part.”... (Hendricksen refutes this teaching stating that) Without any
hesitancy I answer, Robertson, to whom the entire world of New Testament
scholarship is heavily indebted, does not express himself felicitously
in this instance. This is true first because in a context in which the
apostle places such tremendous stress on the fact that from start to
finish man owes his salvation to God, to him alone, it would have been
very strange, indeed, for him to say, “Grace is God’s part, faith ours.”
True though it be that both the responsibility of believing and also its
activity are ours, for God does not believe for us, nevertheless, in the
present context (Eph 2:5-10) one rather expects emphasis on the fact
that both in its initiation and in its continuation faith is entirely
dependent on God, and so is our complete salvation. (Hendriksen,
W., & Kistemaker, S. J. New Testament Commentary Set, 12 Volumes. Grand
Rapids: Baker Book House)
Press NIV Commentary author asks...
What is the meaning of “this,”
(Ed note: "that" in the NASB) which is given of God
and is not from yourselves? Is it “faith” that is the gift of
God? Since “faith” is a word of feminine gender, and “this”
and “it” are neuter gender, normal grammar disallows referring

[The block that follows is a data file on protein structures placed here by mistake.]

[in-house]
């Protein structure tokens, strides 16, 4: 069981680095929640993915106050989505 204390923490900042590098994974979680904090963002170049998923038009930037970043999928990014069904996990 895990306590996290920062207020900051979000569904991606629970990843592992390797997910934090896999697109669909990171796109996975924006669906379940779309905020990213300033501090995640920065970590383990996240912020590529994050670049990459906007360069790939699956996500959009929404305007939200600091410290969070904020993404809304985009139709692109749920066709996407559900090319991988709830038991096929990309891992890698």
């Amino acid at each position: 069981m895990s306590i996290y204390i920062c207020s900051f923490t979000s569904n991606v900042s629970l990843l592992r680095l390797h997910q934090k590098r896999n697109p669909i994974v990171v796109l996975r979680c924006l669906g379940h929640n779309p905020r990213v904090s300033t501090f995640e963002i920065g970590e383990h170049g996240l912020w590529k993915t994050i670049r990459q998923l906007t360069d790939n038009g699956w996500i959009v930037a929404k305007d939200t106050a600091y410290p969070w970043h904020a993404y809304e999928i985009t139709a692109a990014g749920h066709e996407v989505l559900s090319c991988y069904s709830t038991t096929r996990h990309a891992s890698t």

back to “faith.” For the same reason “this” cannot refer
back to the feminine word “grace.” It is more likely that the
neuter words refer to the entire situation of salvation: it is God’s
doing, not our own. Even our own responses, such as repenting and
believing in Jesus, would not be possible unless God had invited us to
do so (cf. Acts 11:18 "And when they heard this, they quieted down
and glorified God, saying, "Well then, God has granted to the Gentiles
also the repentance that leads to life"). (Boles, K. L.. Galatians &
Ephesians. The College Press NIV commentary. Joplin, Mo.: College Press.
In the following
passages observe that "faith" is presented as a something that is
given from God to men and thus is a gift...
Simon Peter, a bond-servant and
apostle of Jesus Christ, to those who have received a faith of
the same kind as ours, by the righteousness of our God and Savior, Jesus
Christ: 2 Peter 1:1 (Comment: The verb "received" is aorist
active which signifies an event occurring at some point in time we
received a faith like Peter's faith.)
For to you it has been granted
for Christ's sake, not only to believe in Him, but also to suffer
for His sake,Philippians 1:29, and
"And on the basis of faith in His
name, it is the name of Jesus which has strengthened this man whom you
see and know; and the faith which comes through Him has given him
this perfect health in the presence of you all. Acts 3:16.
A gift, of course, is a free
and unconditional present. That is the only basis on which God offers
salvation. The gift of God is salvation by grace and through faith. It
is offered to all people everywhere. (MacDonald,
W & Farstad, A. Believer's Bible Commentary: Thomas Nelson)
yourselves is literally "absolutely not out of yourself."
This view of salvation is hard for good people to accept because it
means we must give up our "goodness" in order to be saved. We must admit
that nothing we have done matters in the least when it comes to being
forgiven by God. In the words of an old hymn, we must lay our "deadly
doing" down. God has designed our salvation so that he alone gets the